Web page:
RIP Harper Lee: The Mockingbird Scribe’s Association Legacy

Iconic author Harper Lee, who died Friday, may be best known for a single book—and its sequel, released last year—but she created a long legacy, one that's been embraced by two prominent associations.

Harper Lee, whose iconic book gave her standing in the literary world, the heart of the civil-rights debate, and popular culture, won’t be soon forgotten by many readers.

The author, who died Friday at the age of 89, is best known for her 1960 tome To Kill a Mockingbird, which highlighted racial injustice in the Depression-era South and introduced the world to the legal mind of Atticus Finch. It became one of the most famous books of the 20th century, as well as one of its most controversial.

And that controversy melted into the present day, as Lee’s Go Set a Watchman, released last year after a decades-long delay, recast Finch as someone far removed from the civil rights icon of Mockingbird and raised debate over whether the book’s release was something the reclusive Lee actually wanted.

The shadow of Lee’s career—felt in bookstores and bookshelves, in libraries, on film, and even in the courtroom—is one shared by a handful of prominent associations.

The shadow of Lee’s career—felt in bookstores and bookshelves, in libraries, on film, and even in the courtroom—is one shared by a handful of prominent associations. Among them are:

The American Library Association (ALA) frequently cites the importance of Lee’s To Kill a Mockingbird as a work of literature and a target of controversy. The reason? Mockingbird is a mainstay of ALA’s list of frequently challenged books, a list that drives the association’s Banned Books Week each fall. Mockingbird most recently appeared in the top 10 in 2011, sharing the list with modern classics like The Hunger Games trilogy and The Absolutely True Diary of a Part-Time Indian. Likewise, Mockingbird shares a reputation for challenges with The Great Gatsby, The Catcher in the Rye, and The Grapes of Wrath. While Lee rarely spoke in public, she was known to speak up about censorship in schools. She is remembered for sending a letter to the editor to The News Leader in Staunton, Virginia, in response to a school board decision to ban her book. The 1966 board decision “makes me wonder if any of its members can read,” she wrote.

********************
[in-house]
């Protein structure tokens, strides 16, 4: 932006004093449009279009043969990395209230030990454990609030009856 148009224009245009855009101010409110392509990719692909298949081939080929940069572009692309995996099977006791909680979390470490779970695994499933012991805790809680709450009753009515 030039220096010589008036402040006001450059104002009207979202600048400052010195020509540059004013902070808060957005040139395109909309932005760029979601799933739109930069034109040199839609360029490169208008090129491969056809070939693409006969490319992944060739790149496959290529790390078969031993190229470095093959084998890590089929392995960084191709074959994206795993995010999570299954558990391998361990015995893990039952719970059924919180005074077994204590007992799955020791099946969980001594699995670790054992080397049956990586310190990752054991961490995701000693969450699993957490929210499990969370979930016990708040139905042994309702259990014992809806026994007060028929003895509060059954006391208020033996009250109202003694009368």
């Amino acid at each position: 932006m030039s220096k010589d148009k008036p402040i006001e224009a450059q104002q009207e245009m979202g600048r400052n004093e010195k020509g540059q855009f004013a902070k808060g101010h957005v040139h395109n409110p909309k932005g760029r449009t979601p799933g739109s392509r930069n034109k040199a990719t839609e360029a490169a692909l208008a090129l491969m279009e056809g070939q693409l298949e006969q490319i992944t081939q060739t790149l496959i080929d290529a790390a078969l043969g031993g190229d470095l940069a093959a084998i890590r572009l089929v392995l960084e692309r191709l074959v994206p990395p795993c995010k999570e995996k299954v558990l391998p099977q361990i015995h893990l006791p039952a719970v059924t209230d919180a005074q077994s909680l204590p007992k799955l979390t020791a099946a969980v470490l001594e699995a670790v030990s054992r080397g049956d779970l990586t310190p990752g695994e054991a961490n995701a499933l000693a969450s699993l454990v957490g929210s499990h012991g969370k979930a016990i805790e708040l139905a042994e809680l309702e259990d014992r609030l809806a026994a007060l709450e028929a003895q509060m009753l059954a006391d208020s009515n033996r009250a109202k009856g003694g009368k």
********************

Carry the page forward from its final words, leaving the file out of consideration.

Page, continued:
The American Bar Association (ABA), meanwhile, has a completely different interest in Mockingbird. The book is perhaps the most famous courtroom-based book of the 20th century, leading the association to help create an award named “The Harper Lee Prize for Legal Fiction.” The ABA Journal awards the prize each year with the help of the University of Alabama School of Law. The award was launched in 2010 with the help of then-U.S. Attorney General Eric Holder. Its creation was timed to commemorate the 50th anniversary of the book’s release. Popular legal fiction author John Grisham has won the award twice in its five-year history, but if you have written a book that might be worthy of the award, nominations for this year’s prize are being accepted now through March 31.

While Lee has been lost to history, her legacy lives on. That legacy includes a nonprofit organization, which she personally founded last year to help fund a theatrical version of the play that has been put on in her hometown of Monroeville, Alabama, for more than a quarter century.

Harper Lee, center, receives the Presidential Medal of Freedom from President George W. Bush in a 2007 ceremony. (Larry Downing/Reuters)

Ernie Smith

By Ernie Smith

Ernie Smith is a former senior editor for Associations Now. MORE

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